5 Powerful Coaching Questions to Make The Biggest Impact
The ICF (International Coaching Federation) sets out 11 core competencies of a certified coach. Each of these are crucial to be an impactful coach, but the one that truly stands out for me is ‘Powerful Questioning.’
So what is a powerful question?
A powerful question is one that makes a coachee stop in his tracks; one that they can’t answer immediately. Tell tale signs that you’ve asked a powerful question include your coachee taking a long pause, looking confused, or their eyes looking upward – as if literally looking into their head for the answer. These questions are impactful as the coachee is forced to dig deep and reach a new level of self-discovery.
Here’s my top 5 questions that, if asked at the right time, are incredibly powerful and really help the coachee achieve their goals.
1. What are you most proud of?
This question is one of my personal favourites, especially when it comes to those being held back due to lack of self-confidence. Usually people focus (and get dragged down) by their areas of development and never stop to think about their strengths and what they bring to the table – never mind celebrate them!
A common response to this question is silence and a blank or sometimes panicked look. For many people, they’ve never thought about the answer before. Or in other instances, even if they have, they don’t want to come across as arrogant or big headed.
Giving the coachee plenty of time and sometimes uncomfortable silence to answer, is crucial.
2. What else?
OK, so I said that the question above was one of my personal favourites, but this is my all time favourite.
This is a great follow up question that can be used whilst exploring a goal, setting SMART objectives, brainstorming actions, or helping a coachee explore their own thoughts and feelings at a deeper level. It’s particularly useful when a coachee is brainstorming actions for them to take and has seemingly run out of ideas. Ask them ‘What else?’ and again, be prepared to leave a long and sometimes uncomfortable pause whilst they dig deep and think. They’ll search for some more ideas and give another couple of potential actions. Then you can ask them again – ‘What else?’, repeating the process gets them dig deeper into their unconscious. Be wary not to ask this too many times though, as a point will come when they are truly out of ideas.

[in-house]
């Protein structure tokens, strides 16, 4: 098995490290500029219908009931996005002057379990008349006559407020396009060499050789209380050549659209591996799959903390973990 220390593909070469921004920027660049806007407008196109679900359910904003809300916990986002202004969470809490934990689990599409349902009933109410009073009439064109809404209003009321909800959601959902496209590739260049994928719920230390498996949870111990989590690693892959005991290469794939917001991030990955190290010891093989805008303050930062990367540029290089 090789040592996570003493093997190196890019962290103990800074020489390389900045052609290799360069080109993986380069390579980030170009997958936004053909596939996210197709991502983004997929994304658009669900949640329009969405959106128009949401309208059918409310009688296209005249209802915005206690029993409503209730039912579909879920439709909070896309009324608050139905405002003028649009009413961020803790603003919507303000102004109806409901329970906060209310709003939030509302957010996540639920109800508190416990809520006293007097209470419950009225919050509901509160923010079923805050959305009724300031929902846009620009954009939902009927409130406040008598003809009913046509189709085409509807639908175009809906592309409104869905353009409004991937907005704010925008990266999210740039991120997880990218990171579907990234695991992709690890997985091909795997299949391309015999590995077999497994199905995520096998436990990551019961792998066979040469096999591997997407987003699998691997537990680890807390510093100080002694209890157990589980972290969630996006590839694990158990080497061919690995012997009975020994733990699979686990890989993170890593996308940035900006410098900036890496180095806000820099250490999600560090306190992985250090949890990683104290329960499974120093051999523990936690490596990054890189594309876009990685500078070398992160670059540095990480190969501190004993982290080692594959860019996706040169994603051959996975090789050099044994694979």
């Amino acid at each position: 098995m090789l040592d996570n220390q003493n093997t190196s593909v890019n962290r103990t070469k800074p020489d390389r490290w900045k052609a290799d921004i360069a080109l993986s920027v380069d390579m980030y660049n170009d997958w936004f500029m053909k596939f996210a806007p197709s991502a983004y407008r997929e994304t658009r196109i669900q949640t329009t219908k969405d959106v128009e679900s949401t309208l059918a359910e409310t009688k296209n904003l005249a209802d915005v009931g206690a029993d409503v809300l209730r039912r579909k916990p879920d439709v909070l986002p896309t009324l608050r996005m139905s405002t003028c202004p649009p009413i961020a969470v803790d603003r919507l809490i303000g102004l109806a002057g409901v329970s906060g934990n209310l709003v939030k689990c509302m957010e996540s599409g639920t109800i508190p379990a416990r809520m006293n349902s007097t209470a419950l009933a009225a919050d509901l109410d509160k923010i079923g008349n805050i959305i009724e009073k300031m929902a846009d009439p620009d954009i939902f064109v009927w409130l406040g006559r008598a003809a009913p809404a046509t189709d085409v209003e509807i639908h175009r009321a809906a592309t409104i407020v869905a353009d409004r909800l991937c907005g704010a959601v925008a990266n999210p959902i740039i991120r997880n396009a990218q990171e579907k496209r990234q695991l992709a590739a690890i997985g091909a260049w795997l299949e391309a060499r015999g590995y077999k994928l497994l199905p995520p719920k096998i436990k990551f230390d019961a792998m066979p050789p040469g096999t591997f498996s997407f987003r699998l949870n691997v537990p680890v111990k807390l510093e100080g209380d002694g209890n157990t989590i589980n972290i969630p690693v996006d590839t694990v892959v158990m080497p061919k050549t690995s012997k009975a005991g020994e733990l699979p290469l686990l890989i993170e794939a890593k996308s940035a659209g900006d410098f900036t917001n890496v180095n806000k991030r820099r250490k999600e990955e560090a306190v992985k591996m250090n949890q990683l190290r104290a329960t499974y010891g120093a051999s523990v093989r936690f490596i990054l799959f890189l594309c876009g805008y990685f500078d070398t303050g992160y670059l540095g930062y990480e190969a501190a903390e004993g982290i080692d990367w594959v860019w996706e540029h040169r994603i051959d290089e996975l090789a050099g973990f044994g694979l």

From experience, a coachee typically comes up with a two or three more potential actions and 80% of the time, these are the ones they choose to go with. As a coach, our job is to challenge coachees to look deeper than their surface level, conscious responses – and this ‘What else?’ a perfect question to do that.
3. What does success look like?
Often coachees come with an idea of what they want to achieve, but it’s not always fully defined and can be blurry or vague as they have never taken the time to really focus on it. Asking them what success looks like allows them to position themselves into their desired future, focus their attention on and visualise their goal.
This question not only helps the coachee define their future; it also creates a motivation for them to drive towards it. The coach can then use this as a yardstick so if at any point the coaching conversation or journey begins to go off track, the coach can highlight this and bring focus back onto the goal itself.
4. What’s standing in your way?
This question focuses the coachee’s attention on the obstacles stopping them in achieving their goals. Identifying these gives a new perspective on their journey and allows them to consider what actions they need to remove them moving forward.
This is effective for everyone, but particularly a good point of reflection for those that are very confident they can achieve their goal because they haven’t considered what could potentially get in their way.
Another variation of this questions is ‘what could stop you from achieving your goal?’
5. If your main obstacle didn’t exist, how would the future look?
At first glance you might say this is very similar to the previous question, but it’s actually got a completely different purpose.
Asking a coachee this question frees their mind from whatever they perceive as preventing them reaching their objective – moving their attention away from their problems & drama to being more strategic with their thinking.
This question works well with coachees stuck focussing on their problems, as opposed to solutions and actions. As a coach, the number 1 priority should be to help the coachee take a step back and take actions towards achieving their goals.
These are just a few powerful questions that you can use as a coach or line manager to support your coachees toward deeper reflection, that they can utilise to set their goals, find solutions and achieve. Try them out and see how effective they can be – if used at the right time
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